Albany Common Council members weighed the merits of a rewards program for informants who give information on the illegal use of dirt bikes and all-terrain vehicles in the city. The issue was referred to the Public Safety Committee for further discussion and consideration.
Albany police are investigating two shootings that occurred last night.
A Boston-area casino will not only be providing hospitality this summer at the 1863 Club – the new luxury clubhouse at Saratoga Race Course – but promoting its business there as well.
NYRA announced a partnership with the newly opened Encore Boston Harbor, a Wynn Resorts integrated luxury gaming resort destination featuring upscale hospitality, dining and retail located in Greater Boston.
Schenectady City Council members are expected next week to give the city’s top lawyer the power to negotiate a settlement in a lawsuit filed last summer by the widow of a Bronx man who, despite pleas for help, died in police custody in 2017.
Schenectady’s proposed ban single-use plastic straws remains stalled after the bill failed to make it out of committee yesterday.
A new restaurant called Grano, (Italian for “wheat”), will open at the end of the week at the old Aperitivo Bistro location two doors down from Proctor’s in Schenectady.
A funeral will be held tomorrow for Lori Daviero, who many consider the pioneer for fighting to get former workers of St. Clare’s their pensions. She lost her battle with pancreatic cancer last Friday.
A neighborhood association is making an effort to stop construction at the planned Amazon distribution site in Schodack, filing an injunction last week in the state Supreme Court’s Appellate Division.
State lawmakers will take another crack at passing limo safety bills when they return to Albany next year.
The shocking images of Bianca Devins, a 17-year-old Utica teen who was murdered by a young man she was seeing, prompted a widespread outcry about the spread of violent content on social media and the inability by tech companies to police it.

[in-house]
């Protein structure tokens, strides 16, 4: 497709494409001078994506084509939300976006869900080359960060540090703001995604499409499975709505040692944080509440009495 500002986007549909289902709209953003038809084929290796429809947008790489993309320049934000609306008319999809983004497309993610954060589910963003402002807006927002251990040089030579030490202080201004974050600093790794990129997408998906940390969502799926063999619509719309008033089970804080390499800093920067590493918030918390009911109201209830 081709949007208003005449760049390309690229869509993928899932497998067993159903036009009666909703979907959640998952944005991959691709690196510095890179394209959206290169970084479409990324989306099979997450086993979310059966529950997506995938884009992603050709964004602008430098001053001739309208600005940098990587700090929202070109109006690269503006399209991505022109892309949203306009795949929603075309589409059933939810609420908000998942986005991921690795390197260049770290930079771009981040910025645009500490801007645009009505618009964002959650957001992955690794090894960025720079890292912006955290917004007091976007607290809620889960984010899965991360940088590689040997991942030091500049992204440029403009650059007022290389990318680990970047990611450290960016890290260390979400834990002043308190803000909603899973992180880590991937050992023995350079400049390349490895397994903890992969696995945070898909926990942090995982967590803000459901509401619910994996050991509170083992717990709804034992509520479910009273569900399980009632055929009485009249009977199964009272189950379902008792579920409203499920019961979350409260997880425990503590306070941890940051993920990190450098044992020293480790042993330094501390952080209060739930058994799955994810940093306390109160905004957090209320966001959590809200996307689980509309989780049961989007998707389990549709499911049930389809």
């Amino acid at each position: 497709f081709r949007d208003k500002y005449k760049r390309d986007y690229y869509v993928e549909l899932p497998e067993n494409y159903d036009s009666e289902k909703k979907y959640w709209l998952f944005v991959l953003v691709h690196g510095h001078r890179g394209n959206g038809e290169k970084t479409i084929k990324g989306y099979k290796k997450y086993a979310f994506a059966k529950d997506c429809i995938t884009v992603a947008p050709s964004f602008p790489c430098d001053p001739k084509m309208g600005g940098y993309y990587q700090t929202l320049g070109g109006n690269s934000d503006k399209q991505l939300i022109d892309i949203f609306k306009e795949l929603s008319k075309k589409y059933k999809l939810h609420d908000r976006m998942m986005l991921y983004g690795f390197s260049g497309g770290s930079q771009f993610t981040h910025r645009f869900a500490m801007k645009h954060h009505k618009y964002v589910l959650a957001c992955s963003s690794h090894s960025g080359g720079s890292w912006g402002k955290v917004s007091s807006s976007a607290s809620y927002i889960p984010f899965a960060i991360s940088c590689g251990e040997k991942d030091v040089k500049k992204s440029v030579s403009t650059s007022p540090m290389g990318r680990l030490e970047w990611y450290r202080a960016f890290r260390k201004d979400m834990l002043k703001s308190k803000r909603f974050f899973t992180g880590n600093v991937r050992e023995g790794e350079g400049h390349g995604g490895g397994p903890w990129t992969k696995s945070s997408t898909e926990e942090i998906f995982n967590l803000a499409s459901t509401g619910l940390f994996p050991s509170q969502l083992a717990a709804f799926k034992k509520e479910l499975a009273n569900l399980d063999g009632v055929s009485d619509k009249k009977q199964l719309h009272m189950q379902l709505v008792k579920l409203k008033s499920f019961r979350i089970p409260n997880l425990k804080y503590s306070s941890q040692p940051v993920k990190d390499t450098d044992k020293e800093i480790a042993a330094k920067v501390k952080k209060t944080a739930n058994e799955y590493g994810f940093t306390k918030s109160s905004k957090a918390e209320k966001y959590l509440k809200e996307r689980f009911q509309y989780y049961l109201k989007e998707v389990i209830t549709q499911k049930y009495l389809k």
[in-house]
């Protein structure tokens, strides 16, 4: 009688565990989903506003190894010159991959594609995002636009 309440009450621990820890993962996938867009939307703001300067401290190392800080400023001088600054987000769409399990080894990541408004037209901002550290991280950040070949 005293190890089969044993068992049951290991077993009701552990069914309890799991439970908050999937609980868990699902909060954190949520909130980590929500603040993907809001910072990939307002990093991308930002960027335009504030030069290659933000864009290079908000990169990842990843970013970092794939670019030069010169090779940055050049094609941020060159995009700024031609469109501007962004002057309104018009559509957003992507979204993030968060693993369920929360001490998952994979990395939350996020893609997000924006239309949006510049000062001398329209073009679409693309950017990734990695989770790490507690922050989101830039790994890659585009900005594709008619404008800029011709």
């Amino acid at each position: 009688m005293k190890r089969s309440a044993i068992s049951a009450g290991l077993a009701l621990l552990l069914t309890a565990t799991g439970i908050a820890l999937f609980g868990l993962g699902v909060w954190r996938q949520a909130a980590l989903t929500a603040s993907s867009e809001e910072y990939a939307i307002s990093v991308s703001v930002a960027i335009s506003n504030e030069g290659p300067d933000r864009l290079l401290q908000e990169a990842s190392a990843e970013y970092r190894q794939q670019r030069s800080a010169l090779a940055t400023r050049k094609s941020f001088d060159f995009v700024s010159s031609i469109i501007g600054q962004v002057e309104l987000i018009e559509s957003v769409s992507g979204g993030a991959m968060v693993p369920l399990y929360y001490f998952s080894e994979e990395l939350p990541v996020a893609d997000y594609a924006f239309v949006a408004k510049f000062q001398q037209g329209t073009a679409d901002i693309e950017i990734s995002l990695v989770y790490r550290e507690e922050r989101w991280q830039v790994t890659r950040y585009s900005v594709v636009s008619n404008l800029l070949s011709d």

Police said Brandon Clark, 21, of Cicero, slit Devins’ throat and posted grisly photos of her body on social media before stabbing himself in front of officers who, after a brief struggle, arrested him.
Clark has been charged with second-degree murder, a class A-1 felony punishable by up to 25 years to life in state prison.
Convicted sex offender Jeffrey Epstein is hardly a billionaire, according to the financial-disclosure form his lawyers filed in seeking bail for him.
Gov. Andrew Cuomo has raised $4.5 million in campaign donations since January 2019, even though he was just re-elected to a third term last November. He has already announced he plans to seek a fourth term in 2022.
Newly minted New York GOP Chairman Nick Langworthy is in Israel to express solidarity with the Jewish people, just weeks after Cuomo visited the country with the same goal in mind.
With a hand recount of some 91,000 votes cast in a Democratic primary for a district attorney post in Queens just beginning yesterday, it did not take long for the first commotion to arise: a stray mark discovered on a ballot.
Woodstock 50 has racked up yet more attorneys’ fees.
Do you live in one of upstate’s richest communities?
In 2020 news…
Five Democratic presidential candidates raised a combined $96 million from individual donors in the last three months — about three-quarters of the total fund-raising by the entire Democratic field, according to reports filed with the FEC.
Democratic 2020 hopeful Sen. Cory Booker, of New Jersey, raised $4.5 million in the second quarter, the campaign will report having $5.4 million cash on hand.
Another Democratic 2020 contender, former Texas Rep. Beto O’Rourke, raised $3.6 million for his presidential bid over the past three months, signaling a significant slowdown in his fundraising since his campaign launch in March.
Speaking of O’Rourke, he recently revealed that he and his wife are both descended from slave owners.
“Fargo” actor Steve Buscemi is among the donors who gave the maximum $2,800 to NYC Mayor Bill de Blasio’s struggling presidential campaign.
Cuomo said he understood the “point” of a front-page Post editorial demanding de Blasio’s ouster for being an absentee mayor, but said he wasn’t ready to “exercise my legal authority” to make it happen.
And other things happening around the nation/globe…
The governor of Puerto Rico is resisting calls to resign despite growing protests against his government after leaked text chats revealed conversations rife with homophobic and misogynistic slurs.
Rapper Nipsey Hussle was under investigation by the Los Angeles Police Department at the time of his death, it was revealed yesterday.
Photo credit: Fred Coffey.